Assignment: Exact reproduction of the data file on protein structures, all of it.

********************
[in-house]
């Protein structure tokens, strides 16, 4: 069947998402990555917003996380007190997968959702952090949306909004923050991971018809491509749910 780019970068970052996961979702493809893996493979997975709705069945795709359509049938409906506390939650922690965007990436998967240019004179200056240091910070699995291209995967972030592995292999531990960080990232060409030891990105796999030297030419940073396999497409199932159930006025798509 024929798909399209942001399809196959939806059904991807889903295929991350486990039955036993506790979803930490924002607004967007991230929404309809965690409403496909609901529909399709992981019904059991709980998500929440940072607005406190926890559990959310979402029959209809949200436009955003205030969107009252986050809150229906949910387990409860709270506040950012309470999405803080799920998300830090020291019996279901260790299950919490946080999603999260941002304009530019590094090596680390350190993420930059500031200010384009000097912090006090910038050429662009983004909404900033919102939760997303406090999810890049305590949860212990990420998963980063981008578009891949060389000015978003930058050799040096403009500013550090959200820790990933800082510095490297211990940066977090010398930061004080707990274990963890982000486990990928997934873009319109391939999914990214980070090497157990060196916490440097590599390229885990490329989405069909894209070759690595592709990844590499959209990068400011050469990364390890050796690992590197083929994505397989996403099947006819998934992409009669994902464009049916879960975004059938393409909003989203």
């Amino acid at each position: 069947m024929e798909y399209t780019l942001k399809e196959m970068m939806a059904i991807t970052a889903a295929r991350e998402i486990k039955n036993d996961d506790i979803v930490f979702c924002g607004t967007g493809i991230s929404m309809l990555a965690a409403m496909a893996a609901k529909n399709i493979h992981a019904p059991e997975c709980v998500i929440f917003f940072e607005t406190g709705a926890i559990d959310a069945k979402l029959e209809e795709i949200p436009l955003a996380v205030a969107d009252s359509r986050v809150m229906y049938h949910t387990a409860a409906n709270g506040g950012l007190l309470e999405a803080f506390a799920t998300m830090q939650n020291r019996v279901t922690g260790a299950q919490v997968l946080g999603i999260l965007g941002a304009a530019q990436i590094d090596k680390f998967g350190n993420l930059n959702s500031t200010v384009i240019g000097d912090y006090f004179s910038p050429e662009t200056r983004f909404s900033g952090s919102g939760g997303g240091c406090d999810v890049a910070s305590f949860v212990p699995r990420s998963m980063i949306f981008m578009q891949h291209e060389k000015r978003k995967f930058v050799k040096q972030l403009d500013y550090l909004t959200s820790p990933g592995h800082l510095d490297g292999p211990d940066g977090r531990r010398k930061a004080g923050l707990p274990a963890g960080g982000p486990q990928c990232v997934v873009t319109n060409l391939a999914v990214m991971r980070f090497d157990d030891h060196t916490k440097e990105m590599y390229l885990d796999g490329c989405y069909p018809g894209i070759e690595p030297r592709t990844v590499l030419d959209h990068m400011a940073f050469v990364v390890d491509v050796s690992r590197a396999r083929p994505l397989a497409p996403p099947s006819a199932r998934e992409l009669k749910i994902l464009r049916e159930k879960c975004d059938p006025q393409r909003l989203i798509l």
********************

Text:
[in-house]
């Protein structure tokens, strides 16, 4: 069947998402990555917003996380007190997968959702952090949306909004923050991971018809491509749910 780019970068970052996961979702493809893996493979997975709705069945795709359509049938409906506390939650922690965007990436998967240019004179200056240091910070699995291209995967972030592995292999531990960080990232060409030891990105796999030297030419940073396999497409199932159930006025798509 024929798909399209942001399809196959939806059904991807889903295929991350486990039955036993506790979803930490924002607004967007991230929404309809965690409403496909609901529909399709992981019904059991709980998500929440940072607005406190926890559990959310979402029959209809949200436009955003205030969107009252986050809150229906949910387990409860709270506040950012309470999405803080799920998300830090020291019996279901260790299950919490946080999603999260941002304009530019590094090596680390350190993420930059500031200010384009000097912090006090910038050429662009983004909404900033919102939760997303406090999810890049305590949860212990990420998963980063981008578009891949060389000015978003930058050799040096403009500013550090959200820790990933800082510095490297211990940066977090010398930061004080707990274990963890982000486990990928997934873009319109391939999914990214980070090497157990060196916490440097590599390229885990490329989405069909894209070759690595592709990844590499959209990068400011050469990364390890050796690992590197083929994505397989996403099947006819998934992409009669994902464009049916879960975004059938393409909003989203």
């Amino acid at each position: 069947m024929e798909y399209t780019l942001k399809e196959m970068m939806a059904i991807t970052a889903a295929r991350e998402i486990k039955n036993d996961d506790i979803v930490f979702c924002g607004t967007g493809i991230s929404m309809l990555a965690a409403m496909a893996a609901k529909n399709i493979h992981a019904p059991e997975c709980v998500i929440f917003f940072e607005t406190g709705a926890i559990d959310a069945k979402l029959e209809e795709i949200p436009l955003a996380v205030a969107d009252s359509r986050v809150m229906y049938h949910t387990a409860a409906n709270g506040g950012l007190l309470e999405a803080f506390a799920t998300m830090q939650n020291r019996v279901t922690g260790a299950q919490v997968l946080g999603i999260l965007g941002a304009a530019q990436i590094d090596k680390f998967g350190n993420l930059n959702s500031t200010v384009i240019g000097d912090y006090f004179s910038p050429e662009t200056r983004f909404s900033g952090s919102g939760g997303g240091c406090d999810v890049a910070s305590f949860v212990p699995r990420s998963m980063i949306f981008m578009q891949h291209e060389k000015r978003k995967f930058v050799k040096q972030l403009d500013y550090l909004t959200s820790p990933g592995h800082l510095d490297g292999p211990d940066g977090r531990r010398k930061a004080g923050l707990p274990a963890g960080g982000p486990q990928c990232v997934v873009t319109n060409l391939a999914v990214m991971r980070f090497d157990d030891h060196t916490k440097e990105m590599y390229l885990d796999g490329c989405y069909p018809g894209i070759e690595p030297r592709t990844v590499l030419d959209h990068m400011a940073f050469v990364v390890d491509v050796s690992r590197a396999r083929p994505l397989a497409p996403p099947s006819a199932r998934e992409l009669k749910i994902l464009r049916e159930k879960c975004d059938p006025q393409r909003l989203i798509l």